China’s foreign trade first suffered from the domestic shocks from dealing with the emerging COVID-19 crisis, only to then face external shocks as the virus spread to the rest of the world and rocked the global economy. Figures from China Customs show that after a 17 % y-o-y decline in January and February dollar-denominated goods exports fell only by 7 % in March. March’s relative improvement in exports likely reflects the fulfilment of old orders that Chinese companies were unable to ship during the national shutdown from the epidemic. Some observers note that order cancellations only began to rise sharply in the second half of March.
The value of goods exports in the first quarter dropped by 13 % y-o-y, while the value of goods imports sank by 3 %. China's exports to the EU declined by 16 % y-o-y, while imports decreased by 7 %. In contrast, China's imports from ASEAN countries were up by 9 % from the previous year. Imports from the US increased slightly between January and February, but contracted by 12 % y-o-y in March. It is difficult to see how China will be able to buy enough US goods to fulfil its commitments in the “phase 1” trade agreement.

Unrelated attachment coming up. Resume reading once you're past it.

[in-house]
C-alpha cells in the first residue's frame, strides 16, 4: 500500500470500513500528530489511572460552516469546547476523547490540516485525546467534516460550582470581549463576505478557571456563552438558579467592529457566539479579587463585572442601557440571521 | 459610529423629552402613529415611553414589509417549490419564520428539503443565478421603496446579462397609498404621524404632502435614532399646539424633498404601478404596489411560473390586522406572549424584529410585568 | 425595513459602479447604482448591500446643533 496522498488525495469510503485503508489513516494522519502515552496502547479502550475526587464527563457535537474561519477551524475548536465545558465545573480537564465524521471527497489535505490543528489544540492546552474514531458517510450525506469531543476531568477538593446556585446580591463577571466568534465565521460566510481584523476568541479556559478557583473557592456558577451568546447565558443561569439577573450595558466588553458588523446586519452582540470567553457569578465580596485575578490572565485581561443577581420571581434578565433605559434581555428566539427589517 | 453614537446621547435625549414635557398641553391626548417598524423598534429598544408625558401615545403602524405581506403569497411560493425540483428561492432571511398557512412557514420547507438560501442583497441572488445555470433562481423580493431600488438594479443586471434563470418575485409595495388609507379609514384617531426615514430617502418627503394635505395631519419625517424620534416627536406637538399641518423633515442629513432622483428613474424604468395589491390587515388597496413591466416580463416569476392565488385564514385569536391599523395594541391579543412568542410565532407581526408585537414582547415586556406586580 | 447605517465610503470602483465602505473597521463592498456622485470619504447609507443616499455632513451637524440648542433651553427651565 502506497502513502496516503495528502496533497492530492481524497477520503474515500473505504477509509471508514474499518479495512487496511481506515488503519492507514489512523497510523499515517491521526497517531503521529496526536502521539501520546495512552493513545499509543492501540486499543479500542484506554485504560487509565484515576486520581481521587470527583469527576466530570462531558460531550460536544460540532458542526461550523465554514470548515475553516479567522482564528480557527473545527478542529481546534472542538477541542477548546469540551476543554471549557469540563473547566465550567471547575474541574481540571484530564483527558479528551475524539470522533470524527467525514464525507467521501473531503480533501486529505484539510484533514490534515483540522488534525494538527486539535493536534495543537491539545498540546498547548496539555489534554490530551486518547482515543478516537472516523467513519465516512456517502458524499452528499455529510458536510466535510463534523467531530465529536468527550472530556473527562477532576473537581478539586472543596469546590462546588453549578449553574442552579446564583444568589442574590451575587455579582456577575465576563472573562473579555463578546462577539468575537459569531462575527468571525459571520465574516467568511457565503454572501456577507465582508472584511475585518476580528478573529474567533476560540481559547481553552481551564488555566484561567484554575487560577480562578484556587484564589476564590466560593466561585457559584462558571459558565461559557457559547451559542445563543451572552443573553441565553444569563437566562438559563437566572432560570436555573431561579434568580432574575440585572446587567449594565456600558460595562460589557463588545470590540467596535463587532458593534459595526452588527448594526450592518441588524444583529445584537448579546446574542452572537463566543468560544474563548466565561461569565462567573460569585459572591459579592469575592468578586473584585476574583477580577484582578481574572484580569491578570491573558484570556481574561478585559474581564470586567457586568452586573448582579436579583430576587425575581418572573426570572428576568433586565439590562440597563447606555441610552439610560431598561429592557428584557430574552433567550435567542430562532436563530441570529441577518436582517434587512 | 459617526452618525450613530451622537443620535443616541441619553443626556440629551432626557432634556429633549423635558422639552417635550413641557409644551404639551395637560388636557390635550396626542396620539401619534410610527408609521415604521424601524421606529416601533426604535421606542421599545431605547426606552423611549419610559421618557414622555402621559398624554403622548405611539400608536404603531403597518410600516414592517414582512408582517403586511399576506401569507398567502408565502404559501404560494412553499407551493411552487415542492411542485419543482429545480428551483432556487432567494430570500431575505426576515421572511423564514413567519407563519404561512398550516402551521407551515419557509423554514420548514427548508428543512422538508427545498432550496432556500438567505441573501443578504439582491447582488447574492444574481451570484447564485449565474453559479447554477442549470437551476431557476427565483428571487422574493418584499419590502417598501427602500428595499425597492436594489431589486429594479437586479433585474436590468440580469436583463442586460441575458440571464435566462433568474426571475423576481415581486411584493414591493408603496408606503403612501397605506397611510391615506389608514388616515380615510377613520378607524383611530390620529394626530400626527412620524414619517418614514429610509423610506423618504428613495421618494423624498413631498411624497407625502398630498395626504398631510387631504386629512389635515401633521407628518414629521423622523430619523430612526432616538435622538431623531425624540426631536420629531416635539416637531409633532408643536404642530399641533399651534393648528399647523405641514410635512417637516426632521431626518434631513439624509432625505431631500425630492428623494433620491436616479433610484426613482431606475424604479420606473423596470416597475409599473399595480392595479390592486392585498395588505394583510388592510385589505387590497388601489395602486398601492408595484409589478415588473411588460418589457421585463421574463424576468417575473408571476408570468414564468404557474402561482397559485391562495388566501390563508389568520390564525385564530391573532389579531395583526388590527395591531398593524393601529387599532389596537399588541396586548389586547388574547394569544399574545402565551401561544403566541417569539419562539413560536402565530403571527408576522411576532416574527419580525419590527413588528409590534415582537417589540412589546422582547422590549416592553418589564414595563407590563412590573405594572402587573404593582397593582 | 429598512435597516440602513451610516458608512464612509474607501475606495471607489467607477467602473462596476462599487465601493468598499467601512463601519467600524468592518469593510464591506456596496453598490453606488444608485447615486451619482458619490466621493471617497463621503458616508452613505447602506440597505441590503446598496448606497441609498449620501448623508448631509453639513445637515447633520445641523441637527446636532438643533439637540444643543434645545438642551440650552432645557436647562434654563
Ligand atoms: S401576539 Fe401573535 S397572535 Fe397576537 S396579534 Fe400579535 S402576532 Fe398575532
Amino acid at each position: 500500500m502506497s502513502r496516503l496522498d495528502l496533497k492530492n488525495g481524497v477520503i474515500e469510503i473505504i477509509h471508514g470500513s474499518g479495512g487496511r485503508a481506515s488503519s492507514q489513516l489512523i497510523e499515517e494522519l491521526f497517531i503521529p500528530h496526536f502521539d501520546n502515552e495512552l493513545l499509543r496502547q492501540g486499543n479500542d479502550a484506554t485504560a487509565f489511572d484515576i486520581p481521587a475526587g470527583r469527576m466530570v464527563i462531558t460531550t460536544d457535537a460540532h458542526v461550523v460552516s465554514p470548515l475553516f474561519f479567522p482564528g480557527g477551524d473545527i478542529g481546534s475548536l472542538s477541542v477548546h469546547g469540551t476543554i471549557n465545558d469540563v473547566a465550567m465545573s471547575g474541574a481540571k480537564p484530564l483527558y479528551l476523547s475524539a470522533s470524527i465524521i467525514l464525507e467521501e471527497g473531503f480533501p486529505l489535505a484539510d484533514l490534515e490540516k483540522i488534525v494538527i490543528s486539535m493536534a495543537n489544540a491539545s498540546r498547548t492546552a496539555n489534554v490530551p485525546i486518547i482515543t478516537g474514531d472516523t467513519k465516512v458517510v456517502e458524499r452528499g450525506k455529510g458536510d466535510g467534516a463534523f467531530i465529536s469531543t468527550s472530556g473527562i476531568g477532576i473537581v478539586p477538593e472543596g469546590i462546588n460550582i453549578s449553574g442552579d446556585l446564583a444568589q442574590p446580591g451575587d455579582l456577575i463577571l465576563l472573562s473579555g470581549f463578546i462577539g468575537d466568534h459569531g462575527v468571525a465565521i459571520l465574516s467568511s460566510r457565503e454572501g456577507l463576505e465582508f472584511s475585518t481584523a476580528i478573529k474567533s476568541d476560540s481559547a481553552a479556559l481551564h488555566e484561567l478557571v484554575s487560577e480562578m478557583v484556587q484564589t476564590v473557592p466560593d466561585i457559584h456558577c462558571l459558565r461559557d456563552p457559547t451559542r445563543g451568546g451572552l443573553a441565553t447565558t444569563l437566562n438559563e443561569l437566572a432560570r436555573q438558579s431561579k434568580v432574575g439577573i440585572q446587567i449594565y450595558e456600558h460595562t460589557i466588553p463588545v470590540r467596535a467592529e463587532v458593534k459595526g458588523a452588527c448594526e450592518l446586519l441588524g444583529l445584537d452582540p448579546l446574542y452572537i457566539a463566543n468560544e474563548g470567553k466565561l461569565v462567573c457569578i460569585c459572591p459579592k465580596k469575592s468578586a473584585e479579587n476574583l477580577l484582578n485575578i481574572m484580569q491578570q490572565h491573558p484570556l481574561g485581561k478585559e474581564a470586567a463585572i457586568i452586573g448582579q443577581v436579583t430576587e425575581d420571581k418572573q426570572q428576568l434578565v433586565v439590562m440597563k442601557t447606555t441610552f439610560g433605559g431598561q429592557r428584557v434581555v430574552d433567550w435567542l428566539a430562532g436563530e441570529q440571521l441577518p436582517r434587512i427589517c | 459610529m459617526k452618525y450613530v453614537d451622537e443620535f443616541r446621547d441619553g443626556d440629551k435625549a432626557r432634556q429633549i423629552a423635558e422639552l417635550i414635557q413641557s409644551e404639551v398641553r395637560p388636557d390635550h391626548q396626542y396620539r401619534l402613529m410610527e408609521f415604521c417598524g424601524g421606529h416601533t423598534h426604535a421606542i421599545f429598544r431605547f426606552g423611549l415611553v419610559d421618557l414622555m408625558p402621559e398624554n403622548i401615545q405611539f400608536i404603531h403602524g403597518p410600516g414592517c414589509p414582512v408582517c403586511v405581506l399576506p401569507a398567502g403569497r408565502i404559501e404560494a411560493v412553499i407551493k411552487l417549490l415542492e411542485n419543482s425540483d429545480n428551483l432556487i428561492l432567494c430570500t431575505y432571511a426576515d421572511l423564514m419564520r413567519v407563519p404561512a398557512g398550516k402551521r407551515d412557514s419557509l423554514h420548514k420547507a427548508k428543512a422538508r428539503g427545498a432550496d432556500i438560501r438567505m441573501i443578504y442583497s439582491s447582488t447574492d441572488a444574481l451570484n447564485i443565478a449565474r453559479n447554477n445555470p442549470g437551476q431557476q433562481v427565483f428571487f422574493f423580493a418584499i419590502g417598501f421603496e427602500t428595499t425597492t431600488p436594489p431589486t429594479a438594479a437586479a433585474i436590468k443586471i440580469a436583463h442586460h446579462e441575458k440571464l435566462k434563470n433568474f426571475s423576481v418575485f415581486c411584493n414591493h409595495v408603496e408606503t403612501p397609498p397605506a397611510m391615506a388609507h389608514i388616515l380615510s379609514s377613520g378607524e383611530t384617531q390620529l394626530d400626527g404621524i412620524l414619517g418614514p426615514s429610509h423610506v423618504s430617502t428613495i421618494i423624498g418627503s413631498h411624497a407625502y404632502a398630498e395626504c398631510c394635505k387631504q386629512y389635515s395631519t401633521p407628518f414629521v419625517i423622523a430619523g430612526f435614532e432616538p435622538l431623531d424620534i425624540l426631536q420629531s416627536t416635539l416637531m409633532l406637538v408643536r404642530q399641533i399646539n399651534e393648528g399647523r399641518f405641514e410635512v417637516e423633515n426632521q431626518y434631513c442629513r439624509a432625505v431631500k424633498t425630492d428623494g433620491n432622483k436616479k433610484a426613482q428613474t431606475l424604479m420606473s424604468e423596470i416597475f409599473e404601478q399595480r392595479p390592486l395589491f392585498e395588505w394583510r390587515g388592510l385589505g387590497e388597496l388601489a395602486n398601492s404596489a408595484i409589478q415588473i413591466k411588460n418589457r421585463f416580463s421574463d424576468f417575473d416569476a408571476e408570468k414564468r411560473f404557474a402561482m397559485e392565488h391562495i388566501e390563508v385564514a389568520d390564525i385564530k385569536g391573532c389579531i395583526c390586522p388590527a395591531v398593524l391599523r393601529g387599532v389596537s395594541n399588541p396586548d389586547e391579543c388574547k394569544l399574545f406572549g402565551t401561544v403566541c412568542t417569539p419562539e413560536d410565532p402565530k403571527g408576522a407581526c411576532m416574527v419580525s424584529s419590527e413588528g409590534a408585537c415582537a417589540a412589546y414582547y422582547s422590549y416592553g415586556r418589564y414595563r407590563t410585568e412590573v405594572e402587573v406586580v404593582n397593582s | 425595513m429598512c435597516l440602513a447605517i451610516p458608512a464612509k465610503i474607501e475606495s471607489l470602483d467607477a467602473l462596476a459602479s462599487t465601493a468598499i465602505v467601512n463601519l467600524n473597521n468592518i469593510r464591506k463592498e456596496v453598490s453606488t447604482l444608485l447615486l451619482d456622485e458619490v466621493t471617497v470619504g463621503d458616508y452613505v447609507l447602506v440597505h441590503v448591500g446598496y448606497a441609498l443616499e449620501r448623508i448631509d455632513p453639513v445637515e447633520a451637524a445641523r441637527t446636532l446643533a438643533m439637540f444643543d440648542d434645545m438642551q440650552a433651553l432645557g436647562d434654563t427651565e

With COVID-19 cases in everywhere in the world, China’s export outlook is bleak. China’s official purchasing managers’ index shows that the volume of new export orders collapsed in February and weakness continued in March. The struggles of other countries are expected to impact Chinese exports full power directly in the second quarter.
The World Trade Organization (WTO) expects the contract of 13–32 % in global trade this year to be followed by a fairly strong recovery next year. The trends in global trade will depend, however, on the duration of the pandemic and extent to which production chains remain intact to facilitate a post-crisis recovery.
China’s imports contracted in the first quarter
Sources: China Customs and BOFIT.